Continually re-evaluate your plan
After you’ve made your game plan, you need to continually re-evaluate it to check for any areas in which you’re falling short or areas you might be completely overlooking.
First and foremost, you need to analyze whether you actually made more pars with your plan than you did without. Obviously, if you didn’t make more pars, then you’ll need to look at areas within the plan that are working and areas that aren’t. To accurately assess whether you made more pars with your new plan, you should’ve had a baseline number of past pars made before developing your new game plan.
There is an adage that goes, ” don’t fix what ain’t broken,” so if you find areas in your plan that worked well, don’t change them; once you find a winning formula, stick with it; in pro sports, we have a saying, “keep going to the well, until the well is dry.”
Holes you had trouble with, try to identify what exactly went awry? Did you hit the wrong club off the tee? Did you leave your approach shot in a difficult spot? Answering these questions is essential if you’re going to revamp your game plan.
After the round, head to the clubhouse and analyze your game while it’s still fresh in your mind. Sit down and identify what areas worked and what didn’t; wait too long, and it’s easy to forget precisely what happened; Oh, and while sitting down at the clubhouse, order a sandwich and a drink to help support your club.
The importance of setting realistic goals
The importance of setting goals when it comes to making more pars cannot be underestimated. Most amateur golfers know what goals are, but many golfers have no idea how to set them and, more importantly, make them achievable.
Setting goals is a very individual process and depends largely on factors like your current level of play, how many times a week you play, and how much time you’re prepared to dedicate to your goals? Golf is like a marathon rather than a 100-meter sprint, so setting incremental goals means they’re more achievable and will help keep your motivation levels high. Long-term goals are great, but it’s very easy to get off track and lose motivation if you only have long-term goals.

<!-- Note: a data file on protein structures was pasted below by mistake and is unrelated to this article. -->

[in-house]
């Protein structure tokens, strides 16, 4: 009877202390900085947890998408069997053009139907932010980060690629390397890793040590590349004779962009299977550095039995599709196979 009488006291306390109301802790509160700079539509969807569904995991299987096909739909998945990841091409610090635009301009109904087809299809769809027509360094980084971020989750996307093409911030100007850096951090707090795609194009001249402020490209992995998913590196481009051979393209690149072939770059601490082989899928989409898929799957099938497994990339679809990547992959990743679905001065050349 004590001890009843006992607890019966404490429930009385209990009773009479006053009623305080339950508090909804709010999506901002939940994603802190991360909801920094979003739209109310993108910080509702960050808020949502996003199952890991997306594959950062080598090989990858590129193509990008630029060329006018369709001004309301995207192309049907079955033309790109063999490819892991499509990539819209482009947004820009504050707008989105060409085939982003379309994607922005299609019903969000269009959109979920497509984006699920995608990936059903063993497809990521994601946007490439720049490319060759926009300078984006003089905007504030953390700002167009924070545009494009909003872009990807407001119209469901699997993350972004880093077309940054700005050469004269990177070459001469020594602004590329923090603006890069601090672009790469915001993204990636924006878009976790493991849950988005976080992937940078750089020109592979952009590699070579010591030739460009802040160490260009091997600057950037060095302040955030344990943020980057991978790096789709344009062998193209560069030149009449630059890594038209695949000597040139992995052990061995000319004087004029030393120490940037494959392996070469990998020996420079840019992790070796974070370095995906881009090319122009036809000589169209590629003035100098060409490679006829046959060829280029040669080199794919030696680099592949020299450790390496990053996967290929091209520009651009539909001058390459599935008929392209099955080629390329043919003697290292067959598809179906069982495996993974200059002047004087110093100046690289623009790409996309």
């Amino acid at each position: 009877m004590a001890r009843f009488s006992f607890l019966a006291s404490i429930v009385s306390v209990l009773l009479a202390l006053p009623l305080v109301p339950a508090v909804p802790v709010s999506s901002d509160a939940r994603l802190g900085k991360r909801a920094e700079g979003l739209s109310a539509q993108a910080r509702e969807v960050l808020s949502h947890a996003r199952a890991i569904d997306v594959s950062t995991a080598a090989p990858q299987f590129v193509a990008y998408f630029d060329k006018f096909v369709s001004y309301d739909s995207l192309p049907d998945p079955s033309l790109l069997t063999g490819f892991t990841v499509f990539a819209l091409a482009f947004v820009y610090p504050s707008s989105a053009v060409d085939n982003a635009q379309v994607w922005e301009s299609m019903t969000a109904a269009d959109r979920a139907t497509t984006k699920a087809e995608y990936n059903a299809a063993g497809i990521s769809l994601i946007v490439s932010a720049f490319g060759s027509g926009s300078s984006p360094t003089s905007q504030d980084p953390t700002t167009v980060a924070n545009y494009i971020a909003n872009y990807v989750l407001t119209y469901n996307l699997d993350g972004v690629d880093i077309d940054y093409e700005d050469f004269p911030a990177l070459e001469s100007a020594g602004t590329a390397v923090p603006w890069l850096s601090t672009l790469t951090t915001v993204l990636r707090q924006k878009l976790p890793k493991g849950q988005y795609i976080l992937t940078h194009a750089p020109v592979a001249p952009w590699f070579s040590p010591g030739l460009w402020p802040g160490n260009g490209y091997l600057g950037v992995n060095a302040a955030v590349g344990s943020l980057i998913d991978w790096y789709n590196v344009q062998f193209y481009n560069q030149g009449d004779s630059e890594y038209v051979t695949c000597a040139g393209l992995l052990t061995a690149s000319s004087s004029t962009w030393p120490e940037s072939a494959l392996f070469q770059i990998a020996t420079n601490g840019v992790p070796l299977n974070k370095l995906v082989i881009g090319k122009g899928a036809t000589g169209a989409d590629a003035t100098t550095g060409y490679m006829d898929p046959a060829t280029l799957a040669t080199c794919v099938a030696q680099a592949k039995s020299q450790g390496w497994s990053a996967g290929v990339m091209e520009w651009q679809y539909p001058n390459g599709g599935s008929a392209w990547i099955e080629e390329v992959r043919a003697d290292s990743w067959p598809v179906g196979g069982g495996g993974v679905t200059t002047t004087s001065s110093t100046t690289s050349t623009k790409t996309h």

An example of incremental or “short-term” goals might be something as simple as parring two more holes in your next round than your previous round. Like weight training, once you achieve that goal, maintain it for another few rounds before taking the next step to three more pars and so on.
One of my favorite sayings is from Confucius: “the man who moves mountains begins by moving small stones;” setting big goals is no different. Little by little, you can slowly start to make more pars; even if you only make one extra par on average each month, you’ve lowered your handicap by 12 strokes over a year; not bad at all.
For example, if you’re an amateur golfer who currently averages 3 pars for each round you play, I would set the following 8 round plan to help increase your overall average.
Eight round example to make more pars
- 1st rd goal of 4 pars
- 2nd rd goal of 5 pars
- 3rd rd goal of 5 pars
- 4th rd goal of 6 pars
- 5th rd goal of 6 pars
- 6th rd goal of 7 pars
- 7th rd goal of 7 pars
- 8th rd goal of 8 pars
Remember, this is just a guide to help you get an idea of how you can make more pars. By all means, use this proven method but be sure to use your own specific numbers and goals and continually reevaluate.
The importance of practice in making more pars
As we’ve seen, setting goals is an integral part of making more pars and goes a long way in building your confidence level and strengthening your mental resolve. But let’s be honest; goals aren’t a silver bullet, and without putting in some serious practice time, you’re never going to achieve them.
The type of practice you’ll be doing will depend largely on the goals you’ve set yourself and the areas of your game most important for you to make more pars.
With that being said, as I mentioned at the start of this guide, two areas of the game that are crucial in making more pars are driving and putting. Spending time on both of these areas is paramount, and when push comes to shove and you’re forced to choose where to spend your time, putting, and the short game always win out.; after all, what’s the point of hitting Laser-like bombs down the middle of the fairway if your short game sucks?